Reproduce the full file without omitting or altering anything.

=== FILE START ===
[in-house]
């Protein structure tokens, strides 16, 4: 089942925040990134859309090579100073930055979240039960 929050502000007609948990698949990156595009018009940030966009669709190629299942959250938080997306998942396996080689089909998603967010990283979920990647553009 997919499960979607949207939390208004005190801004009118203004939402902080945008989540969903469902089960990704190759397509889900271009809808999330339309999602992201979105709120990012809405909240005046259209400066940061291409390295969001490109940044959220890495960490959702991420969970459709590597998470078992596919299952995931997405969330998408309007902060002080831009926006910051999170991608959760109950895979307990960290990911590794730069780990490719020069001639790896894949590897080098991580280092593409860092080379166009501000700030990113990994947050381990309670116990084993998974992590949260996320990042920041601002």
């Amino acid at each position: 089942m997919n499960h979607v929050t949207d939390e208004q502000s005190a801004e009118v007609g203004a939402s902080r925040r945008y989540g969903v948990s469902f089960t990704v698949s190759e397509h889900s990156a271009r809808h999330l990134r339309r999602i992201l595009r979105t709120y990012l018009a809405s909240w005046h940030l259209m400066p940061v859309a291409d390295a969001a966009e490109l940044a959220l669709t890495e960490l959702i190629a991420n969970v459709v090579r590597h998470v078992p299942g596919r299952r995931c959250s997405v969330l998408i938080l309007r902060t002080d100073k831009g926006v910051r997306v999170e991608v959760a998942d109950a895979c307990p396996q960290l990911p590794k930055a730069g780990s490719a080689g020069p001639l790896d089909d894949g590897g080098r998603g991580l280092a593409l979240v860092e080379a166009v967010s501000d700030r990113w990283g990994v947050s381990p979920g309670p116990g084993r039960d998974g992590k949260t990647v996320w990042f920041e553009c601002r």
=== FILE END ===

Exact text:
[in-house]
């Protein structure tokens, strides 16, 4: 089942925040990134859309090579100073930055979240039960 929050502000007609948990698949990156595009018009940030966009669709190629299942959250938080997306998942396996080689089909998603967010990283979920990647553009 997919499960979607949207939390208004005190801004009118203004939402902080945008989540969903469902089960990704190759397509889900271009809808999330339309999602992201979105709120990012809405909240005046259209400066940061291409390295969001490109940044959220890495960490959702991420969970459709590597998470078992596919299952995931997405969330998408309007902060002080831009926006910051999170991608959760109950895979307990960290990911590794730069780990490719020069001639790896894949590897080098991580280092593409860092080379166009501000700030990113990994947050381990309670116990084993998974992590949260996320990042920041601002």
């Amino acid at each position: 089942m997919n499960h979607v929050t949207d939390e208004q502000s005190a801004e009118v007609g203004a939402s902080r925040r945008y989540g969903v948990s469902f089960t990704v698949s190759e397509h889900s990156a271009r809808h999330l990134r339309r999602i992201l595009r979105t709120y990012l018009a809405s909240w005046h940030l259209m400066p940061v859309a291409d390295a969001a966009e490109l940044a959220l669709t890495e960490l959702i190629a991420n969970v459709v090579r590597h998470v078992p299942g596919r299952r995931c959250s997405v969330l998408i938080l309007r902060t002080d100073k831009g926006v910051r997306v999170e991608v959760a998942d109950a895979c307990p396996q960290l990911p590794k930055a730069g780990s490719a080689g020069p001639l790896d089909d894949g590897g080098r998603g991580l280092a593409l979240v860092e080379a166009v967010s501000d700030r990113w990283g990994v947050s381990p979920g309670p116990g084993r039960d998974g992590k949260t990647v996320w990042f920041e553009c601002r």